It is known that Stengel left Skowron in to bat with the bases loaded for one of the most famous home runs of his career. That came in the seventh inning of Game 7 of the 1956 World Series, two games after Don Larsen's perfect game.
"We were actually ahead already, but Stengel whistles again," Skowron said. "I looked at Campy (Brooklyn Dodgers catcher Roy Campanella) and said, 'Christ, Campy. The old man's going to pinch hit for me.' Campy said, 'No, he's not, Moose.' "
Skowron and Stengel met halfway. "He tells me, 'Try to take it to right-center with the first two swings, Moose.' "
Instead, Brooklyn righty Roger Craig came in low with his first pitch. Skowron looped quick power into the pitch and drove it down the left-field line for a grand slam to clinch the Fall Classic. A jubilant Stengel said, "That's the ol' zipperoo, Moose!"
Two years later, Skowron again capped a championship for the Yankees when he nailed a three-run homer off Lew Burdette and the Milwaukee Braves in the eighth inning of Game 7. New York won 6-2.
He also was manning first base in October 1960 when Bill Mazeroski's fabled ninth-inning smash gave the Pittsburgh Pirates a 10-9 win in Game 7 of the World Series.
Noting the difference between winning and losing, Skowron said he turned to Berra as both reached the dugout steps at Forbes Field and lamented, "Well, there went three grand, Yogi."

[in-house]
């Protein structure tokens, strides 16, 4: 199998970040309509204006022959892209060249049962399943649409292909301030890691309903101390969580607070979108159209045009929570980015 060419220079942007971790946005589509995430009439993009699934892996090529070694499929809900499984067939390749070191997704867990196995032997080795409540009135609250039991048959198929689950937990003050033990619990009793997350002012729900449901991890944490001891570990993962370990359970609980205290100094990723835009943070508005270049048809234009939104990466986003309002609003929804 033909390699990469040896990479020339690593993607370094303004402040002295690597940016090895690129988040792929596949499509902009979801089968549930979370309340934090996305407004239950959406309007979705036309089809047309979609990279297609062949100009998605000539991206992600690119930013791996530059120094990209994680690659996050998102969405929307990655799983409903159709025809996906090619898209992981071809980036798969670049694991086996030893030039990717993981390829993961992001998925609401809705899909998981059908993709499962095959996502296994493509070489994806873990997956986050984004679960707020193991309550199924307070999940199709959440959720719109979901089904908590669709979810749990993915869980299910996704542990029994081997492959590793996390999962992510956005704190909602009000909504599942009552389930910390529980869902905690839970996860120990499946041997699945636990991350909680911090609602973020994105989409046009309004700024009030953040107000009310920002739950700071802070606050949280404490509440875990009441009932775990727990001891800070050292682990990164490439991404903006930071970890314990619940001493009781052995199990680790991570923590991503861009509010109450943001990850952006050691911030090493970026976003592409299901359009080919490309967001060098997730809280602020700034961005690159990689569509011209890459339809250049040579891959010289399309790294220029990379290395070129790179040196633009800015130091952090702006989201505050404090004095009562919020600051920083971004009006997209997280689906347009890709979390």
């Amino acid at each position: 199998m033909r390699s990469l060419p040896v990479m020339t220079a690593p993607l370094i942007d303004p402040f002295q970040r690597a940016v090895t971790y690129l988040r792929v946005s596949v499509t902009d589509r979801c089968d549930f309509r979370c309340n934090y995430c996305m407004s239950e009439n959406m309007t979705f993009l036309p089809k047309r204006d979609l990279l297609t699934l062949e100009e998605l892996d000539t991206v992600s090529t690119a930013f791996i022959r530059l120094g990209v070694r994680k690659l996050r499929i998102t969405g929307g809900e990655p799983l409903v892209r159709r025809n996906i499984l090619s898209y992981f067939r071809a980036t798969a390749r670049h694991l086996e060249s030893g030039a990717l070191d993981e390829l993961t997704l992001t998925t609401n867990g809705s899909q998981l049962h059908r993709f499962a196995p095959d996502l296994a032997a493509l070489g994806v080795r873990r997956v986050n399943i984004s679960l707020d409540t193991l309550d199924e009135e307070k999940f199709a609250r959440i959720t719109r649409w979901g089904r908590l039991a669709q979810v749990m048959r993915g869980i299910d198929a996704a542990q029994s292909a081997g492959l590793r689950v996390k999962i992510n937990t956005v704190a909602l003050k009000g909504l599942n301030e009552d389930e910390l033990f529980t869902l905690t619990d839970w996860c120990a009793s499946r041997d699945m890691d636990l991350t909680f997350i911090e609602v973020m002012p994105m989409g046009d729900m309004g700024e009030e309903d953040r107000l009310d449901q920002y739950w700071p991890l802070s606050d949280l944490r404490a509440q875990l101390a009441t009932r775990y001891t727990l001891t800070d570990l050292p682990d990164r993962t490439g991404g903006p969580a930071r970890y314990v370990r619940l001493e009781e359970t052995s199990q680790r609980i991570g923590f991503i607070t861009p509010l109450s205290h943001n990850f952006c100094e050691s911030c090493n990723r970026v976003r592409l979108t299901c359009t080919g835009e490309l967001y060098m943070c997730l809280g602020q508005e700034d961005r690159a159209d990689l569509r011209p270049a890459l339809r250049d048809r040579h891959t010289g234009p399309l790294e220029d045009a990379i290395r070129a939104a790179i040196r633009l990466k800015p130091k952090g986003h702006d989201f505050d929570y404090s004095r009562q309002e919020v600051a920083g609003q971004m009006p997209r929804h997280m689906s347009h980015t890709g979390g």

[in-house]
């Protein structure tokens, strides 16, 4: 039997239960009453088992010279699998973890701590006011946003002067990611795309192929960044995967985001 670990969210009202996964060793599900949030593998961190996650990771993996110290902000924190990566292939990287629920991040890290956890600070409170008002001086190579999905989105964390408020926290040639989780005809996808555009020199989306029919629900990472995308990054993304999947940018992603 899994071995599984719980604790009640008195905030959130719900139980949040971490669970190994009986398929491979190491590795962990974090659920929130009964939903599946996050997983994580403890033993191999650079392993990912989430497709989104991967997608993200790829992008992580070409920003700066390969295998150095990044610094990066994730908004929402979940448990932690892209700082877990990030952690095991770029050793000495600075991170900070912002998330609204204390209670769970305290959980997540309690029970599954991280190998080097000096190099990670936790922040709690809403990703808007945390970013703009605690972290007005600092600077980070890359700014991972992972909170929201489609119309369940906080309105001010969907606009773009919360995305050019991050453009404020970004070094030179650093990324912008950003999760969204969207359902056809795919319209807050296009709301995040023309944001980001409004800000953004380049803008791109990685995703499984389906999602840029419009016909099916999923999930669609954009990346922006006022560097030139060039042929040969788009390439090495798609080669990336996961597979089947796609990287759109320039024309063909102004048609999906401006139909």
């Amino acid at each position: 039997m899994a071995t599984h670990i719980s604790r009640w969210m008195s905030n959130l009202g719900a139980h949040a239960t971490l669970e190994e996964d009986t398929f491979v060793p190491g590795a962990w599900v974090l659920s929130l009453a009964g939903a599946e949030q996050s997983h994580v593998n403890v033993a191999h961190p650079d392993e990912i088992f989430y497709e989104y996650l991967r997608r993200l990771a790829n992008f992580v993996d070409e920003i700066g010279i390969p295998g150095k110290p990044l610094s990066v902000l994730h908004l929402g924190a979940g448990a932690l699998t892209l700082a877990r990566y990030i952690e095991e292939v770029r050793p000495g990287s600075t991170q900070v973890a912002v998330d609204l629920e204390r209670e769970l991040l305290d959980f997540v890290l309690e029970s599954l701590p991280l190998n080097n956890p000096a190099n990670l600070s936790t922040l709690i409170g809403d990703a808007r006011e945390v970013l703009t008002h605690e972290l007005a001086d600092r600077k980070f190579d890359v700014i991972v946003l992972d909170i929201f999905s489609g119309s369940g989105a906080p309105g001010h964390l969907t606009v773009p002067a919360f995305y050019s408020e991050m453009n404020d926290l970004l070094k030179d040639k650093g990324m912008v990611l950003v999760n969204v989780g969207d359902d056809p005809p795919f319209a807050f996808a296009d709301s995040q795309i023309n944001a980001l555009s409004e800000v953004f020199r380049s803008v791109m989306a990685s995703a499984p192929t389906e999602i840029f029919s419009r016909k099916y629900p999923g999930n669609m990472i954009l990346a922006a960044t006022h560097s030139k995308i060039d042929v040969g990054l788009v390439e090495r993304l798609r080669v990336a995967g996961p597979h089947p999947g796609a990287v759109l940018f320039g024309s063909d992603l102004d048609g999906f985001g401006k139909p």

Skowron's favorite team remains the 1961 Yankees. Those were the runaway Bombers who finished 109-53 in a season dramatized by the home run derby between Mantle and Roger Maris.
"No team of that era more prominently represented what the New York Yankees were all about then," said Tony Kubek, the shortstop and still a regular caller to the Skowron household. "Moose was all about winning and toughness and coming through in the clutch, and that team consistently did it.
"Truthfully, if Moose had played with anyone else in his prime and batted fourth where he should have, instead of fifth or sixth, he'd be in the Hall of Fame."
Amid the galaxy of Yankees stars, Skowron found his places to shine, on the field and off. He appeared on "The Ed Sullivan Show"a handful of times, including a classic 1958 episode in which he, Mantle, Berra and Whitey Ford sang "Take Me Out to the Ball Game" with Sullivan and lyricist Jack Norworth. (Check out edsullivan.com to watch it, including when Mantle gives Skowron a good-natured elbow to the gut at "for it's one, two, three strikes ...")
He also appeared on "What's My Line?"and in 1963, after being traded to the Los Angeles Dodgers, co-starred in an episode of "Mr. Ed" with Leo Durocher. He is also the godfather to Butch Patrick, the one-time child actor of Eddie Munster fame.
In 1963, his .385 World Series batting average and the arms of Sandy Koufax, Don Drysdale and Johnny Podres sparked the Dodgers to a 4-0 sweep of the Yankees.
"As an 11-year-old on Long Island, I couldn't believe it," Bob Costas said. "My most vivid memory is his home run in Game 2. I thought, 'My gosh, our Moose is coming back to do this to us. This can't be.' "